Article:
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DENNIS, ANYONE? PHOTOGRAPHER TURNED COMMERCIALS DIRECTOR DENNIS MANARCHY IS GREAT FUN TO WORK WITH, AS LONG AS YOU DON'T MIND BEING ASKED IF YOU'VE GOT THE ASS OF A RACEHORSE

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"I NEVER WANTED TO DIRECT THAT SPOT BACK IN 1985," INSISTS STILL photographer turned commercials director Dennis Manarchy. It seems he was shooting a print campaign for Pevely ice cream and agreed to take the director's chair after a persuasive art director assured him he wouldn't have to say boo during the preproduction meeting. But as soon as the meeting started, the AD was called away and the client was on Manarchy like hot fudge on vanilla.

Manarchy did a little soft-shoe routine along with some handwringing, and managed to get through the meeting by not saying a whole lot. But he ended up embarrassed anyway-during the shoot he consistently used the wrong terminology, which confused his crew. "I had kind of heard all the terms-dolly, boom, crab," he says, "but I didn't have them right." So when the shoot wrapped, a mortified Manarchy vowed to stay away from film and stick to print-the medium he'd already mastered for the likes of Nike, Harley-Davidson and Christian Brothers. He later backed off his no-film pledge to accept a few spot assignments from some of his print clients, and five years after the Pevely affair his "No Commercials" spot for the Illinois Bureau of Tourism-a series of peaceful nature scenes punctuated with title cards offering promises like "No heavy metal" and "No fax machines"-won medals at Cannes and the New York Festivals.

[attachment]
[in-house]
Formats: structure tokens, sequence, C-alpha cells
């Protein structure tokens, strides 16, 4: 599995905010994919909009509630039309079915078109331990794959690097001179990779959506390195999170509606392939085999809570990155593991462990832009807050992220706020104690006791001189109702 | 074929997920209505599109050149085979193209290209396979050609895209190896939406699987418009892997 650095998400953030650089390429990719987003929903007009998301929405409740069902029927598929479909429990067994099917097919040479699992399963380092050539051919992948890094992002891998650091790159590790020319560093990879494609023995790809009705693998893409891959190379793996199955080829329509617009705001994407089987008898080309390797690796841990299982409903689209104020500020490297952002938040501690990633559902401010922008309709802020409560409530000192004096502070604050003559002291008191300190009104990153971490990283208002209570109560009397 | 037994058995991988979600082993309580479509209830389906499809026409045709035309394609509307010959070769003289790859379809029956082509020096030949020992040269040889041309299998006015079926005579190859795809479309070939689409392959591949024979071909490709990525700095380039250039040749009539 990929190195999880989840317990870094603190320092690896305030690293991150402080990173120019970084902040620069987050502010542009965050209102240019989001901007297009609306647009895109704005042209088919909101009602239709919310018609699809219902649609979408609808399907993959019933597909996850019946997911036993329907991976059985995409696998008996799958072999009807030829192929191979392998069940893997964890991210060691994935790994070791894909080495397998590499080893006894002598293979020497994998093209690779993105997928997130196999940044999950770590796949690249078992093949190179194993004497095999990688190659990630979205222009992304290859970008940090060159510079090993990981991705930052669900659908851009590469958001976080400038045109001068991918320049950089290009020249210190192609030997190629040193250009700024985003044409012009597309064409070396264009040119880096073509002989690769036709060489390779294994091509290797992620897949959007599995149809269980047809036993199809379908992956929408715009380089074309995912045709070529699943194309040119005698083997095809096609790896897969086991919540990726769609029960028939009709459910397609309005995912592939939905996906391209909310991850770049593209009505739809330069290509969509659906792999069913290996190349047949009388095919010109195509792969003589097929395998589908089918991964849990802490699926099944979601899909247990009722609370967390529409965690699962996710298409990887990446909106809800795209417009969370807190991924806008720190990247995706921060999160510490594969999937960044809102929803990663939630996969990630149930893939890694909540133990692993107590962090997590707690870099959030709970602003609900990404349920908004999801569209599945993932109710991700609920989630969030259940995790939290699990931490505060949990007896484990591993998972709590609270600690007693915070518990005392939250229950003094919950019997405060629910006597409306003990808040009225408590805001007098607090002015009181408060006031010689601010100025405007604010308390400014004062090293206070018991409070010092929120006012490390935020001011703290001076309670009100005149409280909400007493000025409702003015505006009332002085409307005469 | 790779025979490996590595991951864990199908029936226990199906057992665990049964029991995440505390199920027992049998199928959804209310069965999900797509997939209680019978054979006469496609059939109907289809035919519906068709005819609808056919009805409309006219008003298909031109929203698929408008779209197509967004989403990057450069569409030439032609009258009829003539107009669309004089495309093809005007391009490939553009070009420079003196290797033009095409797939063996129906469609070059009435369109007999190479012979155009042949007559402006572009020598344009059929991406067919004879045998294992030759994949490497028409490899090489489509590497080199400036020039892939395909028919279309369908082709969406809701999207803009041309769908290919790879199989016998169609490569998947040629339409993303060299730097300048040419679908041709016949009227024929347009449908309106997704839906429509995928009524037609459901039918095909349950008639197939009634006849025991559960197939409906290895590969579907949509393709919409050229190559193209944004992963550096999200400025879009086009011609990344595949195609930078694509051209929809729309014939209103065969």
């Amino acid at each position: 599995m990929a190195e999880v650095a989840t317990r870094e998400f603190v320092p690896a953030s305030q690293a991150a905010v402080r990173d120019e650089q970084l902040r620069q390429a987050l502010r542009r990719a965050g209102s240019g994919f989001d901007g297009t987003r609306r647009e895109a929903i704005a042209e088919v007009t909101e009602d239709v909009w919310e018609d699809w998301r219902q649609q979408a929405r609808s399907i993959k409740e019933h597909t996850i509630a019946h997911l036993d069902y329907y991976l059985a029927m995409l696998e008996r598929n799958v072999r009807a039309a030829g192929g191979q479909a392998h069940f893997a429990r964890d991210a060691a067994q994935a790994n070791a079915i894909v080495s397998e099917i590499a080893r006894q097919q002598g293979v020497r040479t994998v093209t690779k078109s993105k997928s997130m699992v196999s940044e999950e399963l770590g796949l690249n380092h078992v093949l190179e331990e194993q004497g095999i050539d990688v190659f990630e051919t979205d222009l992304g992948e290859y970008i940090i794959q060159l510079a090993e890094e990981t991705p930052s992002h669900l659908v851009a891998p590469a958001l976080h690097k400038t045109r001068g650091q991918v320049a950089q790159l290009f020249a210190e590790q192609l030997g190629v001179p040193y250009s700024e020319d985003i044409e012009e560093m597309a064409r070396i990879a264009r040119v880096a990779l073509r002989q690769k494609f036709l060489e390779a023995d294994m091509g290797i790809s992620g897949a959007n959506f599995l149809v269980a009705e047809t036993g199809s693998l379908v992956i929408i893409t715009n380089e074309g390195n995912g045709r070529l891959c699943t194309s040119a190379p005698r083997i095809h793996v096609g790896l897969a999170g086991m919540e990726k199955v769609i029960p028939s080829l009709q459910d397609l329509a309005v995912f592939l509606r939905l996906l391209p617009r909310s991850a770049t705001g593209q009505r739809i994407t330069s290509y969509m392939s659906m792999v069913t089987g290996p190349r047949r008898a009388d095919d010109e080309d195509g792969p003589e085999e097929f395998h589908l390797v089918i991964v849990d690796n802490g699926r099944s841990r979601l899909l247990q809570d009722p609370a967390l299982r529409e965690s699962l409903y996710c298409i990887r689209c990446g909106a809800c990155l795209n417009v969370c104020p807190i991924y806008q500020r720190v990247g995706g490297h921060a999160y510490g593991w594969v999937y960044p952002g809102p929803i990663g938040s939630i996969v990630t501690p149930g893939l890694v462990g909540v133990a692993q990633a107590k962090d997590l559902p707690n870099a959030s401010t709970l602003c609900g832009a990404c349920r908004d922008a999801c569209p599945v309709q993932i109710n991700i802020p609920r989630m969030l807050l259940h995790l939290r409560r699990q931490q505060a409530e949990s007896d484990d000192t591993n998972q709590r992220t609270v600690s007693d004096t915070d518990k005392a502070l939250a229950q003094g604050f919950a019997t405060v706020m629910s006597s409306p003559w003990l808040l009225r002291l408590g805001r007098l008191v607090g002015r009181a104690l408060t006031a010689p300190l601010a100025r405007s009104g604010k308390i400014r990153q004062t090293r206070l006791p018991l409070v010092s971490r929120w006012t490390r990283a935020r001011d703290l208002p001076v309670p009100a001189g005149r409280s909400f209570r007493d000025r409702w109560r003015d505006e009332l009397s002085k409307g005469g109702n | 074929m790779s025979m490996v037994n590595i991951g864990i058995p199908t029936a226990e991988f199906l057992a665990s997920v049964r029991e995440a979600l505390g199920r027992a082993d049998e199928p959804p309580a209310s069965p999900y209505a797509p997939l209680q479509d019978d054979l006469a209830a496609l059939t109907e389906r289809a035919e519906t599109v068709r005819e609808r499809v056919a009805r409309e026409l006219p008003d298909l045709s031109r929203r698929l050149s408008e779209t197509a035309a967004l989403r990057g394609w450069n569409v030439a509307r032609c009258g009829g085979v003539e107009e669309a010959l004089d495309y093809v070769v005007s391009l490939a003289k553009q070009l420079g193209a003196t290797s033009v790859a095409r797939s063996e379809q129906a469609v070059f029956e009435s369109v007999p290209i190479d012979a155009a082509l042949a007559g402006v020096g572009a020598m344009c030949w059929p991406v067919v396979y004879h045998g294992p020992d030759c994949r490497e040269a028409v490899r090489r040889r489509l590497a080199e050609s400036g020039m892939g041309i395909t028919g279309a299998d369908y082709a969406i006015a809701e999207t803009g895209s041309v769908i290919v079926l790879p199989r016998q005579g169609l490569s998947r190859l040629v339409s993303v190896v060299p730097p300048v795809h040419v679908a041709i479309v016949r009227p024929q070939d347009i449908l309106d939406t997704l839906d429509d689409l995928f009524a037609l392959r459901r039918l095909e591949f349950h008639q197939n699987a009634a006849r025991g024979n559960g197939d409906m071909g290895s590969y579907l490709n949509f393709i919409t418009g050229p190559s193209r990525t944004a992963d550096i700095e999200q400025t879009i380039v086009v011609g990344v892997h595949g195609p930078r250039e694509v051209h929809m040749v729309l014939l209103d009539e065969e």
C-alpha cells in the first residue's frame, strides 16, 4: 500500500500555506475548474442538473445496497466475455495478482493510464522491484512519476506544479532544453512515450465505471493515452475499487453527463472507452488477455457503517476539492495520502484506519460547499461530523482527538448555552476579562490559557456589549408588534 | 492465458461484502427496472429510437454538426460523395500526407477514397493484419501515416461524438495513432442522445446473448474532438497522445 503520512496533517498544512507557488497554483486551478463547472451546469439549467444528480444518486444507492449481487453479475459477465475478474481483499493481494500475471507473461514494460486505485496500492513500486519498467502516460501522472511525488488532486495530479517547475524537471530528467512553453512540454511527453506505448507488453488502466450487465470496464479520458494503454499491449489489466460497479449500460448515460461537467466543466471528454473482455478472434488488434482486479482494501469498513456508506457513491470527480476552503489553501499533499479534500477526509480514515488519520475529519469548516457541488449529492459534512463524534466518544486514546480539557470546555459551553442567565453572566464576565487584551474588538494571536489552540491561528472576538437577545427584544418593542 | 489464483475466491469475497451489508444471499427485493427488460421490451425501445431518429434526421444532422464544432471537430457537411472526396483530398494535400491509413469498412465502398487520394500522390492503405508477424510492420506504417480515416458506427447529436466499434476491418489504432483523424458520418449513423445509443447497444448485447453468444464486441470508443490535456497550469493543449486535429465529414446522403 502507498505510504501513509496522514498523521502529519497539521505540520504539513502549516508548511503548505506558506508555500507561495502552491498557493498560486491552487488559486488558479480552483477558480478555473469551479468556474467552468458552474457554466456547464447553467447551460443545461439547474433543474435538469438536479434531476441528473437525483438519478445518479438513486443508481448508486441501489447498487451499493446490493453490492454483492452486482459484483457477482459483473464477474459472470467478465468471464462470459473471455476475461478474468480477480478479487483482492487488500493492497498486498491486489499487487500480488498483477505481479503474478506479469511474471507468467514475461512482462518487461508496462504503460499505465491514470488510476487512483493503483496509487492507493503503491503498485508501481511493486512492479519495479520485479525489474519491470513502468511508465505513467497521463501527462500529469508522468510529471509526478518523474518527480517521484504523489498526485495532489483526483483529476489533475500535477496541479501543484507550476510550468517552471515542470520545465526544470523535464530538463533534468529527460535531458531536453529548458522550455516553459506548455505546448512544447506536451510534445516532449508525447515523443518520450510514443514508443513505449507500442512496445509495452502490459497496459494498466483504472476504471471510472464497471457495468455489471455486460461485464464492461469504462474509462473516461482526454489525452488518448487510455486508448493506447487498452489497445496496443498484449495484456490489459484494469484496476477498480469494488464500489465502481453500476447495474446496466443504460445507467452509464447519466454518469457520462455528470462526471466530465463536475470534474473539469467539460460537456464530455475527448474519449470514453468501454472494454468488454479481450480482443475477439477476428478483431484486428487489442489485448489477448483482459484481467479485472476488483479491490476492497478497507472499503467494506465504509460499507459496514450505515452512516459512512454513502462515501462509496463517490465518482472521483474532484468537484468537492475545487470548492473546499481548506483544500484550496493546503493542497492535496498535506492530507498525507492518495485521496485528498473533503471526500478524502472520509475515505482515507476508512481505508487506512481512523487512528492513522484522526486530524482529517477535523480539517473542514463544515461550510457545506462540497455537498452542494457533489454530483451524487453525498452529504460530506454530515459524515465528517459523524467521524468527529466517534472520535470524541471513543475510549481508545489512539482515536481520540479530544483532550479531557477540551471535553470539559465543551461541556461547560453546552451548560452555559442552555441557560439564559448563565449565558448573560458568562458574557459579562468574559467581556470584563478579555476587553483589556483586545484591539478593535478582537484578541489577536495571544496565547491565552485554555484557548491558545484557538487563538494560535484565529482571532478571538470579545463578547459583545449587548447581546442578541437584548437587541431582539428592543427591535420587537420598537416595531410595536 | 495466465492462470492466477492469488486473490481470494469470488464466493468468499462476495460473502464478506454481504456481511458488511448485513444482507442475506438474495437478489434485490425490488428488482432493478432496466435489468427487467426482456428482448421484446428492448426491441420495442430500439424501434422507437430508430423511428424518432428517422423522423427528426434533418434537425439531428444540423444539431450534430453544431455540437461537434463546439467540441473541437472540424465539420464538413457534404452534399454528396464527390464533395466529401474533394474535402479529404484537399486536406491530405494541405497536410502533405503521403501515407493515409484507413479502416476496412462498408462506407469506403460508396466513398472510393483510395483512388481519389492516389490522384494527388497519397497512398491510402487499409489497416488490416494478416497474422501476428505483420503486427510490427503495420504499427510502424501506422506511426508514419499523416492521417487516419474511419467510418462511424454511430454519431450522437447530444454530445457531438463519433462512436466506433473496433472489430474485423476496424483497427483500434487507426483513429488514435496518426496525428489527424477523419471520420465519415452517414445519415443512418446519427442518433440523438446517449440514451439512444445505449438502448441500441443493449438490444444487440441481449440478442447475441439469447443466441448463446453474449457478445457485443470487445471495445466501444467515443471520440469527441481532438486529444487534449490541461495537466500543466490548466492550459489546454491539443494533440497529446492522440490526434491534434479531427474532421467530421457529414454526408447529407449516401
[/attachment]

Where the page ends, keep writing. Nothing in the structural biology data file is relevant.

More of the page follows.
Though the Chicago-based Manarchy continued to toss most of the boards that came his way into the circular file, the sporadic film work he did take on steadily increased his confidence level, until, two years ago, he decided to make a full-time commitment to commercials direction. "I wanted to be sure I was an asset to the film industry before I committed myself," says the 49-year-old Manarchy. "Otherwise, why be there? I waited until I had enough positive experiences to get to the level I wanted to play at." He's reached such a level that his work was included in last year's Saatchi & Saatchi New Talent Showcase at Cannes, although the director carps that they included a spot he's not too crazy about. Preferring that the spot remain anonymous so as not to anger the agency whence it came, Manarchy says it looks too "cutty" and might give the impression that he couldn't move the camera-a sore spot for many photographers who've staked out directing careers.

Actually, some of the spots on Manarchy's reel have a deliberate, contemplative feel, and two, a Virginia Power spot that focuses on a cutesy-poo baby sitting in front of a sunny loft window and a nostalgic ode to the Mazda Miata that simply pictures the car as seen through the window of a small-town showroom, are literal one-takes. While Manarchy has shot for big clients like Toyota, Chrysler, Schick and Hershey, his coolest spots by far are relatively obscure :30s for an environmental group called Green Seal, from Cole & Weber/Seattle, and a Matrix shampoo called Biolage, from Hal Riney/Chicago. The composite-driven Green Seal spot features a fixed shot of a hairless woman framed against a rolling blue sky, on whose face is projected the woes of consumer waste as if she were an empty vessel being continually recycled. In the Matrix spot, a wiry model wielding a sledge hammer-shades of Apple's "1984"-manages to defeat the environmental ravages of time and redeem her Bride of Frankenstein locks by smashing a giant clock.